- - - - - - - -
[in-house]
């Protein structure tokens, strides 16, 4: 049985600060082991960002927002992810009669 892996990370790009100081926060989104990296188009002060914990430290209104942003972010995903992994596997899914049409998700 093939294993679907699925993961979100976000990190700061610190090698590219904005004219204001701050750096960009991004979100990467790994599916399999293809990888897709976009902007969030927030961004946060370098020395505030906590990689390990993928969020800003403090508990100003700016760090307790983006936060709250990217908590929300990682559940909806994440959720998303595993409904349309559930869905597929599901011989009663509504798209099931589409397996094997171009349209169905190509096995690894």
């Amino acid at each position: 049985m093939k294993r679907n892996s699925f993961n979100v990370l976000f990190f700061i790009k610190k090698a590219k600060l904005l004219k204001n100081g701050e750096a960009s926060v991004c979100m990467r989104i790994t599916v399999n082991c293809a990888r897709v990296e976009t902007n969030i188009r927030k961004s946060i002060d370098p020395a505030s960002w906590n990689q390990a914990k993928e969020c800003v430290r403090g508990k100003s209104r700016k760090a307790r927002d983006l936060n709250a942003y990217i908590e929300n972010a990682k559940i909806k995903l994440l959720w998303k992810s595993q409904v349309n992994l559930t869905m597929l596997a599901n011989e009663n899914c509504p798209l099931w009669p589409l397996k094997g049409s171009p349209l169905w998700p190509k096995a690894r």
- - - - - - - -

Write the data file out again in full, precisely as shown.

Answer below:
[in-house]
């Protein structure tokens, strides 16, 4: 049985600060082991960002927002992810009669 892996990370790009100081926060989104990296188009002060914990430290209104942003972010995903992994596997899914049409998700 093939294993679907699925993961979100976000990190700061610190090698590219904005004219204001701050750096960009991004979100990467790994599916399999293809990888897709976009902007969030927030961004946060370098020395505030906590990689390990993928969020800003403090508990100003700016760090307790983006936060709250990217908590929300990682559940909806994440959720998303595993409904349309559930869905597929599901011989009663509504798209099931589409397996094997171009349209169905190509096995690894």
């Amino acid at each position: 049985m093939k294993r679907n892996s699925f993961n979100v990370l976000f990190f700061i790009k610190k090698a590219k600060l904005l004219k204001n100081g701050e750096a960009s926060v991004c979100m990467r989104i790994t599916v399999n082991c293809a990888r897709v990296e976009t902007n969030i188009r927030k961004s946060i002060d370098p020395a505030s960002w906590n990689q390990a914990k993928e969020c800003v430290r403090g508990k100003s209104r700016k760090a307790r927002d983006l936060n709250a942003y990217i908590e929300n972010a990682k559940i909806k995903l994440l959720w998303k992810s595993q409904v349309n992994l559930t869905m597929l596997a599901n011989e009663n899914c509504p798209l099931w009669p589409l397996k094997g049409s171009p349209l169905w998700p190509k096995a690894r």